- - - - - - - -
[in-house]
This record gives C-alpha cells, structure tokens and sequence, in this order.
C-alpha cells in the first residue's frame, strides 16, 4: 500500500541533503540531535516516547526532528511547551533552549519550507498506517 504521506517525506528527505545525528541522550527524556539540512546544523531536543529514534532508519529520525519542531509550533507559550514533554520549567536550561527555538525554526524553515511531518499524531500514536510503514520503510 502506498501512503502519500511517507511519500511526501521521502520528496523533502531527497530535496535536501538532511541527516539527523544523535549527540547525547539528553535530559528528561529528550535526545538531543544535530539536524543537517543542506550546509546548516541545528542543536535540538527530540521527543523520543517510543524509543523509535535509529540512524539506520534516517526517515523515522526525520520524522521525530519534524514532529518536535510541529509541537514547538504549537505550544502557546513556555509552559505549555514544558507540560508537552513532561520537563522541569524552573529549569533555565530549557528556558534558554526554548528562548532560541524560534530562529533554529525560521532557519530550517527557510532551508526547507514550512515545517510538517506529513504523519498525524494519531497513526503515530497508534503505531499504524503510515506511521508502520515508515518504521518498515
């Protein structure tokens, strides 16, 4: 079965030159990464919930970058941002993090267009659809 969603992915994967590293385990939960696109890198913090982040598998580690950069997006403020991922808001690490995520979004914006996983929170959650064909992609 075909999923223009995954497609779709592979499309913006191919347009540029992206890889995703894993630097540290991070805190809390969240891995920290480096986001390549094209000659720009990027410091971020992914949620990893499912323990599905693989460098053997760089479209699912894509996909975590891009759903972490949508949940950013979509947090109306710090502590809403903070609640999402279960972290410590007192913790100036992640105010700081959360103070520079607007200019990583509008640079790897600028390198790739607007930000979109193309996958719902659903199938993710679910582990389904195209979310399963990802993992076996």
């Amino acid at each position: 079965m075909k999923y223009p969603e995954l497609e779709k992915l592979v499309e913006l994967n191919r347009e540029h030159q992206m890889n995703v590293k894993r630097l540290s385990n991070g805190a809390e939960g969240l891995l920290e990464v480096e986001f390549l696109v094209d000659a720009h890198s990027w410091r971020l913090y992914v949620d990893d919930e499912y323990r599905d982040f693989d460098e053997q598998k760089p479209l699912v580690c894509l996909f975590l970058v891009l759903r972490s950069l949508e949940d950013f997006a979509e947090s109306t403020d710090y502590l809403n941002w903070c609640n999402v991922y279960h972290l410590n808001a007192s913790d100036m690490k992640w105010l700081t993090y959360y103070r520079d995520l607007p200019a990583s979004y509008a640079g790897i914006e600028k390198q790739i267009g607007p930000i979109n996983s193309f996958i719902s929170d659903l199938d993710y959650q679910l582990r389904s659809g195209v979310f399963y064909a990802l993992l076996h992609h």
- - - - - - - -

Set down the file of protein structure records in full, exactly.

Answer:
[in-house]
This record gives C-alpha cells, structure tokens and sequence, in this order.
C-alpha cells in the first residue's frame, strides 16, 4: 500500500541533503540531535516516547526532528511547551533552549519550507498506517 504521506517525506528527505545525528541522550527524556539540512546544523531536543529514534532508519529520525519542531509550533507559550514533554520549567536550561527555538525554526524553515511531518499524531500514536510503514520503510 502506498501512503502519500511517507511519500511526501521521502520528496523533502531527497530535496535536501538532511541527516539527523544523535549527540547525547539528553535530559528528561529528550535526545538531543544535530539536524543537517543542506550546509546548516541545528542543536535540538527530540521527543523520543517510543524509543523509535535509529540512524539506520534516517526517515523515522526525520520524522521525530519534524514532529518536535510541529509541537514547538504549537505550544502557546513556555509552559505549555514544558507540560508537552513532561520537563522541569524552573529549569533555565530549557528556558534558554526554548528562548532560541524560534530562529533554529525560521532557519530550517527557510532551508526547507514550512515545517510538517506529513504523519498525524494519531497513526503515530497508534503505531499504524503510515506511521508502520515508515518504521518498515
């Protein structure tokens, strides 16, 4: 079965030159990464919930970058941002993090267009659809 969603992915994967590293385990939960696109890198913090982040598998580690950069997006403020991922808001690490995520979004914006996983929170959650064909992609 075909999923223009995954497609779709592979499309913006191919347009540029992206890889995703894993630097540290991070805190809390969240891995920290480096986001390549094209000659720009990027410091971020992914949620990893499912323990599905693989460098053997760089479209699912894509996909975590891009759903972490949508949940950013979509947090109306710090502590809403903070609640999402279960972290410590007192913790100036992640105010700081959360103070520079607007200019990583509008640079790897600028390198790739607007930000979109193309996958719902659903199938993710679910582990389904195209979310399963990802993992076996």
């Amino acid at each position: 079965m075909k999923y223009p969603e995954l497609e779709k992915l592979v499309e913006l994967n191919r347009e540029h030159q992206m890889n995703v590293k894993r630097l540290s385990n991070g805190a809390e939960g969240l891995l920290e990464v480096e986001f390549l696109v094209d000659a720009h890198s990027w410091r971020l913090y992914v949620d990893d919930e499912y323990r599905d982040f693989d460098e053997q598998k760089p479209l699912v580690c894509l996909f975590l970058v891009l759903r972490s950069l949508e949940d950013f997006a979509e947090s109306t403020d710090y502590l809403n941002w903070c609640n999402v991922y279960h972290l410590n808001a007192s913790d100036m690490k992640w105010l700081t993090y959360y103070r520079d995520l607007p200019a990583s979004y509008a640079g790897i914006e600028k390198q790739i267009g607007p930000i979109n996983s193309f996958i719902s929170d659903l199938d993710y959650q679910l582990r389904s659809g195209v979310f399963y064909a990802l993992l076996h992609h």